[Smt-talk] Plagal cadence

Peter Schubert, Prof. peter.schubert at mcgill.ca
Fri Apr 24 14:22:50 PDT 2009

Well, I took up the challenge and made a brief informal and frustrating survey. It's true that most of the time the final sonority after a phrygian cadence does come to rest eventually with E in the bass. There are some nice cadences with A in the bass in mid-piece (the beautiful and famous "Tulerunt Domine" of Michael of Verona in Glarean has one on the word "plangent"), but the only final cadence I found that has A in the bass under an E final is Josquin's "Credo vilayge."


Peter Schubert, Chair

Department of Music Research

Schulich School of Music

McGill University


From: smt-talk-bounces at societymusictheory.org [mailto:smt-talk-bounces at societymusictheory.org] On Behalf Of Richard Porterfield
Sent: Friday, April 24, 2009 11:24 AM
To: smt-talk smt
Subject: Re: [Smt-talk] Plagal cadence


I misspoke in regard to what constitutes the structural cadence in 16th-century music: David Cohen is of course correct that the bass does not participate in the essential counterpoint normally disposed between tenor (^^2-1)and cantus (^^7-8) in whatever mode. Thank you, David. 
The leaping bass (^^5-1 and/or ^^4-1) is part of cadential rhetoric, not structure, then. By the time Martini is writing a lot has changed. 
I do not know examples of 16th-century deuterus-mode pieces ending with the bass sustaining ^4 below the tenor. Clearly this is normal for the moment of cadence, but by the end the bass usually gets to the unison or octave below that structural voice. If anyone could give an example of this at the very end of a piece (the end of a prima pars doesn't count) I'd be grateful.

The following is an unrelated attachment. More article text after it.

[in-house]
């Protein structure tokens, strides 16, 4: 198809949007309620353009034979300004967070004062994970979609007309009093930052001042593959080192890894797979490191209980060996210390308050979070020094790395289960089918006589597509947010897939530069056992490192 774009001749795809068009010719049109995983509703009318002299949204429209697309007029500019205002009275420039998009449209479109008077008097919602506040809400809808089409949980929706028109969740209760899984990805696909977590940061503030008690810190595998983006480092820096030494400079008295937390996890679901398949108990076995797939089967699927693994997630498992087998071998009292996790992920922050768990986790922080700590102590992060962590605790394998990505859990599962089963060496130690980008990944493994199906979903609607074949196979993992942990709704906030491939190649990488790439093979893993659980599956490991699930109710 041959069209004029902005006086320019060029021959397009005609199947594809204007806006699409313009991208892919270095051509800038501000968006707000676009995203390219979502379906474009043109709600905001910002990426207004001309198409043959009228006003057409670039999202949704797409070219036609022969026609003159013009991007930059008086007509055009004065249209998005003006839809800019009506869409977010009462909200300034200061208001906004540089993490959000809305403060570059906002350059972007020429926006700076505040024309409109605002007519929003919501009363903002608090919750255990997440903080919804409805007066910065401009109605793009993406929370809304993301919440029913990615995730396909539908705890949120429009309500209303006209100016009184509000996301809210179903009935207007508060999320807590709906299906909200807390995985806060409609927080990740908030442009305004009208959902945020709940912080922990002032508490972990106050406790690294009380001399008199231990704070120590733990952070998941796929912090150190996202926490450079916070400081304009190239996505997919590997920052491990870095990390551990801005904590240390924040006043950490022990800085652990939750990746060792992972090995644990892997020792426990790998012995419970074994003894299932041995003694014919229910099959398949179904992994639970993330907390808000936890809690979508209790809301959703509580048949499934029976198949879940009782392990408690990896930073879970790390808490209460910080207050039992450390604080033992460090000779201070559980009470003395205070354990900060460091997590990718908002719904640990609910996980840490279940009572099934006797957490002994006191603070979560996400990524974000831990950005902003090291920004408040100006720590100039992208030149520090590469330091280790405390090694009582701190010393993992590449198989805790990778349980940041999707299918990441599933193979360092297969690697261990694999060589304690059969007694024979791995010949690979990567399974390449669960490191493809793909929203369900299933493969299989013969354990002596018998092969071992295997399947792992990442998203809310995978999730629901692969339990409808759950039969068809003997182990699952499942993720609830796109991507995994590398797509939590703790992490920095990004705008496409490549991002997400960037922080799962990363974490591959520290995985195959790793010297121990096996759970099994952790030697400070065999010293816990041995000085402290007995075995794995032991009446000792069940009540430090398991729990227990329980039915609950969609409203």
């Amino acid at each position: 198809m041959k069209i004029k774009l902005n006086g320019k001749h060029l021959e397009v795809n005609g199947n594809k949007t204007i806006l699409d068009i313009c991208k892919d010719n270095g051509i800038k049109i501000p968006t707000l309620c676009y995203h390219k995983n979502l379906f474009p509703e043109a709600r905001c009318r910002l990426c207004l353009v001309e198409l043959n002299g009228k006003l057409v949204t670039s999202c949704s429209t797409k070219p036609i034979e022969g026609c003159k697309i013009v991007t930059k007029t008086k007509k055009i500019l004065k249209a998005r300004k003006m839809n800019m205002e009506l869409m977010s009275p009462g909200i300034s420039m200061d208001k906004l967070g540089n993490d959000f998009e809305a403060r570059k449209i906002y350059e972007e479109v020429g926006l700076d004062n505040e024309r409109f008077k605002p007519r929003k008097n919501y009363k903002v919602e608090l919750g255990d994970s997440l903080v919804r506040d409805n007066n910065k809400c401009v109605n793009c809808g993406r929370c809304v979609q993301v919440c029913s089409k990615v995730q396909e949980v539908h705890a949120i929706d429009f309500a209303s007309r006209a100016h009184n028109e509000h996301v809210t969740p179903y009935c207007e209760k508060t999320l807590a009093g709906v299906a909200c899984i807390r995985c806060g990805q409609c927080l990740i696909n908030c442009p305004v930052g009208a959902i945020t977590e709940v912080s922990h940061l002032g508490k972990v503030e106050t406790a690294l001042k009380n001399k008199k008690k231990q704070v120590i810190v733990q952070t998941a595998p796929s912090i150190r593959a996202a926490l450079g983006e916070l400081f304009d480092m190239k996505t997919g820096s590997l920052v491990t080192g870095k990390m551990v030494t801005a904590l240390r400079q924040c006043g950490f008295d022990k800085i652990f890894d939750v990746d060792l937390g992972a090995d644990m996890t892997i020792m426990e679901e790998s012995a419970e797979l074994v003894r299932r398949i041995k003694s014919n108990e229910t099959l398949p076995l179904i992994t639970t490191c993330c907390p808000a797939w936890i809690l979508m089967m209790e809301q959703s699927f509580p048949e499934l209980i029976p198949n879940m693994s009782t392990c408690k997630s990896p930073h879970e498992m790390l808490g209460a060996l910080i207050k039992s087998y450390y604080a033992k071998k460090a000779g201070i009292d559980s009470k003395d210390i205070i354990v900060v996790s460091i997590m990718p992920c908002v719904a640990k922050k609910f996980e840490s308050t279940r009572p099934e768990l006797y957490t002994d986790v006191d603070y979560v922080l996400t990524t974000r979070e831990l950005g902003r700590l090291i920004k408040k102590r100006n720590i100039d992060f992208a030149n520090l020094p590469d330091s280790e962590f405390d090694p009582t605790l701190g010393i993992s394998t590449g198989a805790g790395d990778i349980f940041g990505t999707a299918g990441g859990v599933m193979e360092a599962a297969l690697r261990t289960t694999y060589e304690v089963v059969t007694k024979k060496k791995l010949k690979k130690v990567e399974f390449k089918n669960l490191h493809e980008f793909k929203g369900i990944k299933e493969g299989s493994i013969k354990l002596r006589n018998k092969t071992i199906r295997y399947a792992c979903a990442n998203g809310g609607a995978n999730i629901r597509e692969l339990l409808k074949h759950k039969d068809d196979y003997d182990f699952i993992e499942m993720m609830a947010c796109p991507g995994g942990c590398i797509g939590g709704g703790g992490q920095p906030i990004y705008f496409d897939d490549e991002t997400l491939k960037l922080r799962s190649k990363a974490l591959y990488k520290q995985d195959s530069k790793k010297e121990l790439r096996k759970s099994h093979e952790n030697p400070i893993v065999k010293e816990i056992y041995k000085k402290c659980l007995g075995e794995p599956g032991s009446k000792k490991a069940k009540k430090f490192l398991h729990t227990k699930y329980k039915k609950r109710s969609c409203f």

Richard Porterfield
Mannes, CUNY GC
porterfr at hotmail.com  
> Date: Thu, 23 Apr 2009 13:00:38 -0400
> From: dec2101 at columbia.edu
> To: smt-talk at societymusictheory.org
> Subject: Re: [Smt-talk] Plagal cadence
> Unless I'm mistaken, most if not all 16th-c. polyphonic works with E 
> as final *do* have, as their final "structural" cadence, not a 
> so-called plagal cadence, but a version of the approved M6-8ve 
> progression, which occurs, as it nearly always does anyway, in the 
> tenor (F-E) and the superius or cantus (d-e). It's the bass, which is 
> normally not involved in that 2-part progression anyway, that in the E 
> modes typically has D down to A, so that the octave E-e is supported 
> by the 5th below. (In the other modes, the M6 also occurs in the tenor 
> and superius, but with the semitone motion in the latter, while the 
> bass usually has some version of what we'd call a "5-1" motion; the 
> latter, of course, is impossible in the E modes because of the 
> diminished 5th between B and F; hence the usual alternative of D-A in 
> the bass.) The "plagal" motion, with the bass moving from A to E, may 
> then follow, but it's optional; some (I believe many) such pieces 
> conclude with A in the bass. All this reflects the 16th-century 
> understanding of the functional roles of the voices, in particular the 
> tenor. The bass (Zarlino's remarks about its being the foundation of 
> the texture notwithstanding) is not essential to the cadential 
> counterpoint.